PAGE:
Westley Richards is celebrating its 200th birthday. The firm invented the hammerless boxlock gun in the 1870s. The test gun – one of a pair of best-quality 16-bore side-by-sides – represents the ultimate development of that action type – a hinged floor-plate droplock with single selective trigger perfected early in the 20th century. It is the non plus ultra of boxlocks. The one under our microscope weighs just 5lb 121⁄2oz, has 27in barrels and is distinguished by game-scene engraving.
First impressions on handling are positive. Balanced on the hinge pin, this Westley is lively but not whippy, which one might expect considering its lightness and comparatively short barrels. The sighting rib is of classic concave pattern that does not distract the eye. The brass bead is well matched – not large but big enough to be visible in dim light. Straight grip, tapered comb and splinter, horn-capped fore-end all feel comfortable and provide purchase and/or support where required.
The gun is exceptionally well finished, as might be expected. Blacking is first class, the wood is not only attractively figured but hand- oiled and hand-chequered to a high standard. The action is well presented in all departments with bone-meal colour-case hardening. This does, however, have the effect of camouflaging the finely cut game scenes on the action walls. The surrounding tight scrollwork is exceptionally executed and extends on to the barrels just forward of the breech. The barrels bear the Westley Richards name and “England” in gold. The name may also be seen in beautifully formed plain letters on either side of the action.
You can have exactly what you want with bespoke gunmaking, not just with regard to bore, stock measurements, barrel length and choke but embellishment as well. Game scenes do, however, add to the bottom line. The base price is a comparatively reasonable £32,500 plus VAT. The single trigger adds another £3,850 plus VAT and the game engraving about £5,000. It is notable, nevertheless, that a new, bespoke Westley droplock – which many might consider the equal of any gun both aesthetically and functionally – costs about the same as a second-hand London sidelock of the first quality.
The standard of workmanship on the test gun is equal to any made in England today, reflecting the ethos of a gunmaker that has done all it can to foster traditional skills as well as develop new technology. The hand-filing and hand-chiselling of the beads and fences create a distinct and streamlined look (and demonstrate the subtlety of which only human hands are capable). The patent top lever and the Model C doll’s-head extension impress with superb metal-to-metal fit, elegant shapes and wonderfully idiosyncratic but efficient mechanical design.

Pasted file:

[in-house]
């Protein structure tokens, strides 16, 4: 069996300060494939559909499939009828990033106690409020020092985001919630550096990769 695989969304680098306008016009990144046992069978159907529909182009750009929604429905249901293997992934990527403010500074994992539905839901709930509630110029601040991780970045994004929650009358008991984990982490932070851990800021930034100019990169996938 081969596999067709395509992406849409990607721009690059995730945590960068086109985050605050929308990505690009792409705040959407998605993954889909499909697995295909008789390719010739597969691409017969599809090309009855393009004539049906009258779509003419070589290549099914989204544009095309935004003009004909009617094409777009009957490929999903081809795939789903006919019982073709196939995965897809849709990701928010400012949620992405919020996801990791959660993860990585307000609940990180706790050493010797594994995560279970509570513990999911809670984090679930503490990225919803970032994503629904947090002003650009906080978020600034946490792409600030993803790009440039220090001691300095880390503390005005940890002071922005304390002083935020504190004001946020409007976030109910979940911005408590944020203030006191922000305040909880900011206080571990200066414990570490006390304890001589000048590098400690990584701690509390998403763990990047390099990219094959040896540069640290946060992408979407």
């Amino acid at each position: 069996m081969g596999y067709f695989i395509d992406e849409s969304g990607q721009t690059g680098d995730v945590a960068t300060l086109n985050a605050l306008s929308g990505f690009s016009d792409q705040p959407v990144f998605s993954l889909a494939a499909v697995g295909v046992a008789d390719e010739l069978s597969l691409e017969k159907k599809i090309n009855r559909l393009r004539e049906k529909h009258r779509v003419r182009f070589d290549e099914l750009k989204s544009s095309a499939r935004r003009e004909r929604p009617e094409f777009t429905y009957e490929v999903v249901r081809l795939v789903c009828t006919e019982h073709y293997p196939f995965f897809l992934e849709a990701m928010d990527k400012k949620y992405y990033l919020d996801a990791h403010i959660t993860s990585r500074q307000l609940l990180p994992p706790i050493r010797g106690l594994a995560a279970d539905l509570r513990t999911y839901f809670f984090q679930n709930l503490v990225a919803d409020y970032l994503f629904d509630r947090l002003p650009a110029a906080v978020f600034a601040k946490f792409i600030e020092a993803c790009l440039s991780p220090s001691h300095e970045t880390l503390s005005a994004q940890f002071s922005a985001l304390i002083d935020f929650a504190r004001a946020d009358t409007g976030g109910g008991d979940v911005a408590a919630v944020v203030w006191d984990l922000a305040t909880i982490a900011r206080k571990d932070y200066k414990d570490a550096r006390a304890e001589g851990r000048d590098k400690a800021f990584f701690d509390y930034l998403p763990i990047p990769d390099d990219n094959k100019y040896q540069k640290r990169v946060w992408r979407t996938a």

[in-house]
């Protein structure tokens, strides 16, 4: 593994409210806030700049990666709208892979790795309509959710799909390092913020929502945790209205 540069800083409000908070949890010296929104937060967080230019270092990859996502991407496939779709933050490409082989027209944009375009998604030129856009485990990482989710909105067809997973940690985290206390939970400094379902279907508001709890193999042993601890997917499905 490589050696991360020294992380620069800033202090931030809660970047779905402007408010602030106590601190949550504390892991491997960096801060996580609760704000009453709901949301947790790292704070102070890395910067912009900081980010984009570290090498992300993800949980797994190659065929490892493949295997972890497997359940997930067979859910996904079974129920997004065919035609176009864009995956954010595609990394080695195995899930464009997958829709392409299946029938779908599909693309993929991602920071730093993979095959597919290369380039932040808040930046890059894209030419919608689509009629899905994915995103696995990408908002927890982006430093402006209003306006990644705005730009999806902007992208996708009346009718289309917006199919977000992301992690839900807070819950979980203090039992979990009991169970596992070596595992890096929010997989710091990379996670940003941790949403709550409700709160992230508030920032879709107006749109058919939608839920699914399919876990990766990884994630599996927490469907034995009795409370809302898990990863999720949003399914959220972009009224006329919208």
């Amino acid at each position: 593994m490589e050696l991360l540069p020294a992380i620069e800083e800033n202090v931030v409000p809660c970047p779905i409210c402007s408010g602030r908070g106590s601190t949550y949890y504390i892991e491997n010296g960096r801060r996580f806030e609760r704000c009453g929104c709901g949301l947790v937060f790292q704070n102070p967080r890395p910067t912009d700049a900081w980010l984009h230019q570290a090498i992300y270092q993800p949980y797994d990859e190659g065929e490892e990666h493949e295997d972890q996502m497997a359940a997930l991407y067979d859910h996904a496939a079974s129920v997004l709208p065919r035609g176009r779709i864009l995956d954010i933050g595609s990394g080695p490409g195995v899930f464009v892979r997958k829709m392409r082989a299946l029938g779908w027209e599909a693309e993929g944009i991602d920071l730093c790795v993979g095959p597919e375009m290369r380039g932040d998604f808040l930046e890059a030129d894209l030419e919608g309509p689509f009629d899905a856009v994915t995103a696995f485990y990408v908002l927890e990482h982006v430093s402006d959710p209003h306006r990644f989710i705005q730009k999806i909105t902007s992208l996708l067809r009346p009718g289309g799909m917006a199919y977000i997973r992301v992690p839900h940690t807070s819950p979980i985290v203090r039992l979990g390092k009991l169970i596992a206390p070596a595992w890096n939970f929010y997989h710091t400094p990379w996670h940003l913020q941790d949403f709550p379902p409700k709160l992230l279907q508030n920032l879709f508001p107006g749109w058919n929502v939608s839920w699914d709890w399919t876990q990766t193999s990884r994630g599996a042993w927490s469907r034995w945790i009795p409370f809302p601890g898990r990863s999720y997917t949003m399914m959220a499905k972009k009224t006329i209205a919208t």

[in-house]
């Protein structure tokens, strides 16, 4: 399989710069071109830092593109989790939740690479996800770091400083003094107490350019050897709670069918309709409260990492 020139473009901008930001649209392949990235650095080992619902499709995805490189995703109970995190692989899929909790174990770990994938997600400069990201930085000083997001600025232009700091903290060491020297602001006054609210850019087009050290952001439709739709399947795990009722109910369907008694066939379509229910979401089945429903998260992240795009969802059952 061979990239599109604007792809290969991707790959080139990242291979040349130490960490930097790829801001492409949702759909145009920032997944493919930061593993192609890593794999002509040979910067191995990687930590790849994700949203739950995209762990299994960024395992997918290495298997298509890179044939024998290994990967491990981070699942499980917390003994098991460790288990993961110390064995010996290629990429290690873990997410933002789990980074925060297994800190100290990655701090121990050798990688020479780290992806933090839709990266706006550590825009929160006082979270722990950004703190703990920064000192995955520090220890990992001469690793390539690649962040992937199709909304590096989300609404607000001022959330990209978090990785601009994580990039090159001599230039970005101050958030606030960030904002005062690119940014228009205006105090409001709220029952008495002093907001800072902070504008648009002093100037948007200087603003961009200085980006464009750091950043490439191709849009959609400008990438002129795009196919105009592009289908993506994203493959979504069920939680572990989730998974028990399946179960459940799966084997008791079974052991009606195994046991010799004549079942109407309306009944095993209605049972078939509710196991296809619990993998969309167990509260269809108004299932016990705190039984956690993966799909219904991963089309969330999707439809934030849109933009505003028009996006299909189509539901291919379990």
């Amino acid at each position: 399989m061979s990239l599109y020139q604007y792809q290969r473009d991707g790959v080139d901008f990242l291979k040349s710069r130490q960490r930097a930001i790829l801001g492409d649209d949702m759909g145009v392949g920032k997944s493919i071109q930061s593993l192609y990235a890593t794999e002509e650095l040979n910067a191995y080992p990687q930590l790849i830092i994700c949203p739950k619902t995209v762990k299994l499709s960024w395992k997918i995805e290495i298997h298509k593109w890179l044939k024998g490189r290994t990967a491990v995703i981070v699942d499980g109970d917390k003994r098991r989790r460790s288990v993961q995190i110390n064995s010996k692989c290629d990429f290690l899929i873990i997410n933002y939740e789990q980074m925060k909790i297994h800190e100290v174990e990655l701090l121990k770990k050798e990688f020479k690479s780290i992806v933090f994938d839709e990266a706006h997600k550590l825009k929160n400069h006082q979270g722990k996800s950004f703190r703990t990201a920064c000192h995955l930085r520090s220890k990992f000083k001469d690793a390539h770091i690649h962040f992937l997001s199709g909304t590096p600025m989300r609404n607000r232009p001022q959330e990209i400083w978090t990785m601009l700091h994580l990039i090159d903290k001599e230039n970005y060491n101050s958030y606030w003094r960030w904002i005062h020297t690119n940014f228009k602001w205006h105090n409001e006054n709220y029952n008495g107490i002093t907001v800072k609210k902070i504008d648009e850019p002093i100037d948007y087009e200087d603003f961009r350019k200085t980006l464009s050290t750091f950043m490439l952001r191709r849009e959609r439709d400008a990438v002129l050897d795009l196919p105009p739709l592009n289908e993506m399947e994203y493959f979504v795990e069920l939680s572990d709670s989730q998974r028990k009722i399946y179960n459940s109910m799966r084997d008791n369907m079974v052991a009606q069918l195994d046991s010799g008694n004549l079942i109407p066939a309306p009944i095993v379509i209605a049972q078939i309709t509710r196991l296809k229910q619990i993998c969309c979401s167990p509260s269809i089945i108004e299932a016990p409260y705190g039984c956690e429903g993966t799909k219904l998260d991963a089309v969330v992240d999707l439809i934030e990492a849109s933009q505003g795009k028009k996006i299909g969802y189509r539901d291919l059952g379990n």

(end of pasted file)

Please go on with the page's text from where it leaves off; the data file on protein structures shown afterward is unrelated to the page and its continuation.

If you look at the wood-to-metal fit at the back of the scalloped action or on either side of the top strap, everything is right. Old-world standards are maintained. Westley Richards uses hi-tech machining but does comparatively more handwork than many makers. Files and smoke lamps are still much in evidence in its extensive workshops above its rather ritzy shop in Birmingham.
The barrels, choked quarter and half, are, of course, chopper lump. They are straight when inspected and further distinguished by the unusual top extension. Extensions – of all forms – have fallen out of fashion but they may prevent action flexure and ensure a strong lock-up when well conceived. The gun has the distinctive Westley top lever. The hinged floor-plate droplock design
is not only a masterly expression of best British gunmaking but allows for access to and easy removal of the locks. Unlike most modern British shotguns, this design does not use Southgate ejector work; instead, Westley’s own system is employed utilising tiny V springs in boxes. The fore-end fastener is of Deeley pattern with a lifting latch. The Dickson round action is often described as the equal of the best sidelock. The Westley, with its many unique features, must surely qualify for the same accolade.
The gun did not weigh much but the recoil was surprisingly mild with the standard 7⁄8oz load (1oz and 11⁄16oz payloads are also available for 16s). This lack of recoil may be put down to tight chambering, good rimming (reduced head space) and efficient stock shapes. The 27in barrels moved quickly. I had no problem controlling them. Nor had I any problem connecting with artificial birds at the EJ Churchill shooting ground when putting the gun through its paces with Anthony Alborough-Tregear (“Trigger”) of Westley Richards. It was sweet to shoot as well as fast.
Alborough-Tregear and I had an informal competition to see just how quickly we could shoot some birds (a draw was declared). Even under the duelling pressure, the single trigger function was faultless. Anything left to say? If I were to order a 16 – and it is a gun that can do nearly everything a 12-bore can – it would probably be one with 29in or 30in barrels. You buy them at a cost of about an ounce per inch. A 30in, 6lb 16-bore is, therefore, easily achievable.
Price from £39,000
From Westley Richards & Co, 130 Pritchett Street, Birmingham B6 4EH
Tel 0121 333 1900